Inflation and interest rates hit home

It makes sense to focus on the Federal Reserve’s favorite inflation gauge in the coming week. After all, the central bank’s interest rate setting group meets in three weeks. It is almost certain that the committee will increase its short-term borrowing rate for the first time since the start of the COVID-19 pandemic.

The rate hike is expected to be the first of several this year as the agency focuses on tackling inflation.

Thus, consumer spending price data due Friday will shape investors’ expectations ahead of the Fed’s rate decision next month. Will central bankers ease their rate hike and raise them by just a quarter of a percentage point? Or will the Fed want to send a strong signal that it has the courage to resist the risk of disrupting the markets and the economy in its efforts to eliminate high inflation from the economy and start with a rise in rate of half a percentage point?

This is why the PCE report is important.

If investors want to gauge how people are reacting to higher interest rates and the impact of inflation on the biggest investment for most Americans, they should look at housing market data in the week ahead. .

The Mortgage Bankers Association releases data on new home loans and home refinance applications weekly. Data rarely moves markets. Yet it is a harbinger of consumer confidence, the influence of inflation and the price of borrowed money.

Not surprisingly, market interest rates rose before the Fed likely did the same next month. It’s also no surprise that home loan rates have gone up and fewer people are looking to borrow.

Mortgage applications from homebuyers have fallen more than 10% in the past two weeks. Mortgage refinance applications fell nearly 16%. This drop in borrowing demand could translate into a slowdown in the housing market this spring.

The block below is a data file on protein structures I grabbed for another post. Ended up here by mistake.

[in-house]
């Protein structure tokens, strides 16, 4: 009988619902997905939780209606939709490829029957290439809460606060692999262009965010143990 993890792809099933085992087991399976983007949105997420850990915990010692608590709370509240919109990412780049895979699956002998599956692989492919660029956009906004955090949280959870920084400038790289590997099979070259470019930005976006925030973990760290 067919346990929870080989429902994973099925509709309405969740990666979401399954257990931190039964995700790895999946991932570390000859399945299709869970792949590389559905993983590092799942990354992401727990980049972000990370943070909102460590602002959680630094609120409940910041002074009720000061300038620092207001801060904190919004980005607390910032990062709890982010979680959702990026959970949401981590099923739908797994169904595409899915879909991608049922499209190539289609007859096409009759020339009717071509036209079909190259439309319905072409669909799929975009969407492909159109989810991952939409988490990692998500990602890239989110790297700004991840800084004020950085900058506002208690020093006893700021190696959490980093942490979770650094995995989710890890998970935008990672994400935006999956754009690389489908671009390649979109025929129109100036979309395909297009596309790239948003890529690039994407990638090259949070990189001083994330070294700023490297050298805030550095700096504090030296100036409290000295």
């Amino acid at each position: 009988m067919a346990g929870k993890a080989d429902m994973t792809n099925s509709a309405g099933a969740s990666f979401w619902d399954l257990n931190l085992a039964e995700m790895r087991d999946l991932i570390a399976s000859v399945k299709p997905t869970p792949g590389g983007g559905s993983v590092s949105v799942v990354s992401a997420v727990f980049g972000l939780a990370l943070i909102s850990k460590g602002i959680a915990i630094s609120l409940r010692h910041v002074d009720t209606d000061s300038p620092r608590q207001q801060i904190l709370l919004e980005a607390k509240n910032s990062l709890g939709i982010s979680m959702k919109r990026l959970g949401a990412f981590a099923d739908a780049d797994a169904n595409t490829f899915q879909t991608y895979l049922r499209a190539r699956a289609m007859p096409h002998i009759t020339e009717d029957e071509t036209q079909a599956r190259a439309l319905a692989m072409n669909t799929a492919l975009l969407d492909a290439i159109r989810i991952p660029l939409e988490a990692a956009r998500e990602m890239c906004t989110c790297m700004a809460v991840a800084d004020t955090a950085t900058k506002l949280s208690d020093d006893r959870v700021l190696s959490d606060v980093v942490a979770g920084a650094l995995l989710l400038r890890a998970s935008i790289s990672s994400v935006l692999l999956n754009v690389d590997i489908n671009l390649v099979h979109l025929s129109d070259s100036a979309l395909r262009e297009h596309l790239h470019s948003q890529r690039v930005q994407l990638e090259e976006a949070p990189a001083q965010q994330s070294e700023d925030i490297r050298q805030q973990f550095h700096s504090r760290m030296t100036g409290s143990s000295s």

Mortgage rates are at their highest level since 2019, but loan sizes continue to increase thanks to very few homes for sale, helping to support rising prices and rapidly rising construction costs thanks to to inflation.

Rising interest rates and inflation are hitting just about every corner of the housing market – from mortgages to renovations to rents – making it worth watching for borrowing demand in the weeks ahead .

Tom Hudson

If investors want to gauge how people are reacting to higher interest rates and the impact of inflation on the biggest investment for most Americans, they should look at housing market data in the week ahead. .

Financial journalist Tom Hudson hosts “The Sunshine Economy” on WLRN-FM in Miami, where he is vice president of news. He is the former co-anchor and editor of “Nightly Business Report” on public television. Follow him on Twitter @HudsonsView.

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